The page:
// normalize the output to the maximum value a byte variable can hold
data = (unsigned char)(255.0 * sin((float)i * 3.14159 / 180.0));
will generate one quadrant of a sine lookup table in EEPROM. Execute the code and you’ll have a semi-permanent table in EEPROM that will allow you to very quickly solve sin(x) and cos(x).
Thanks for all the effort, it looks great and we’ll definately be using it. I’d like to make one suggestion though.
With so many novice progammers using your code, it’s likely that someone will use the EEPROM_Write() function too much, even when the data doesn’t need to be updated. A small change to EEPROM_Write() might avoid problems for these folks.
unsigned char EEPROM_Write(unsigned int address, unsigned char data)
unsigned char return_value;
**// determine if this is really new data
if(data == EEPROM_Read(address))
return_value = 1;
else** if(eeprom_queue_full == FALSE) // return error flag if the queue is full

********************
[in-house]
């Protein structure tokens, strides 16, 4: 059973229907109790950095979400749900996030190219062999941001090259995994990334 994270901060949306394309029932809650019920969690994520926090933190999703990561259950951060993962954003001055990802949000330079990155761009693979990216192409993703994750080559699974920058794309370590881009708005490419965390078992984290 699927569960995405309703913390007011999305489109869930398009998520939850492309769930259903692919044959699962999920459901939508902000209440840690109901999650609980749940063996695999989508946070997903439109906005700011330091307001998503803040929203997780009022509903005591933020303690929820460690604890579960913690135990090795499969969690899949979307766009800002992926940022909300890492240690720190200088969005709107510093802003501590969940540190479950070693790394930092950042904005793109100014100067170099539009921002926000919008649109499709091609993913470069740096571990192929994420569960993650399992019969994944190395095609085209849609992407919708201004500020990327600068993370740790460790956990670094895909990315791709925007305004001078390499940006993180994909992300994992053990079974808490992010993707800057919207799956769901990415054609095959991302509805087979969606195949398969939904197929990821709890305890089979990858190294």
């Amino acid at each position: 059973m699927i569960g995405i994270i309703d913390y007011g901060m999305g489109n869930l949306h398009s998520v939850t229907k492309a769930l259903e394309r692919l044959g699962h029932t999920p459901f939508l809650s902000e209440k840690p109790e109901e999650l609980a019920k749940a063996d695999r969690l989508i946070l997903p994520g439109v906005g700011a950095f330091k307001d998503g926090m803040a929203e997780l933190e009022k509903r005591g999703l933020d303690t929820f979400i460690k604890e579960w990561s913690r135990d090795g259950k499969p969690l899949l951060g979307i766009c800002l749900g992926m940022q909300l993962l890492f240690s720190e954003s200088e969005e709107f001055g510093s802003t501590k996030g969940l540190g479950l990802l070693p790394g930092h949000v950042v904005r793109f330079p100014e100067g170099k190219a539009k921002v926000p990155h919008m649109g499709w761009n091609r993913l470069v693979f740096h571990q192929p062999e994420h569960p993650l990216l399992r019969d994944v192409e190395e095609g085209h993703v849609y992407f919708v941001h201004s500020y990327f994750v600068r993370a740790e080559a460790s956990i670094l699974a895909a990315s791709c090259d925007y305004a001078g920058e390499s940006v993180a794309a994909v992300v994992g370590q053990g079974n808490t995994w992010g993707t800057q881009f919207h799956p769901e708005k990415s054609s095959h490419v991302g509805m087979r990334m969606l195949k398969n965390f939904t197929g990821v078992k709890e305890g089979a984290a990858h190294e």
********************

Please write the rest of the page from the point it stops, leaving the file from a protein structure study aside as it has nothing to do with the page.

// put the byte and its address on their respective circular queues
eeprom_queue_data[eeprom_queue_write_index] = data;
eeprom_queue_address[eeprom_queue_write_index] = address;
If the new data being written, is the same as the old data that’s already there, then we never add it to the queue.
Thanks, it’s a good idea and I considered it, but I’d also have to search the queue for writes to the same address as well, which would make the code a bit more complex. If I had to consider all of the wacky things that people do with my code and try to save them from themself, the code would be even more complex and bloated <grin>.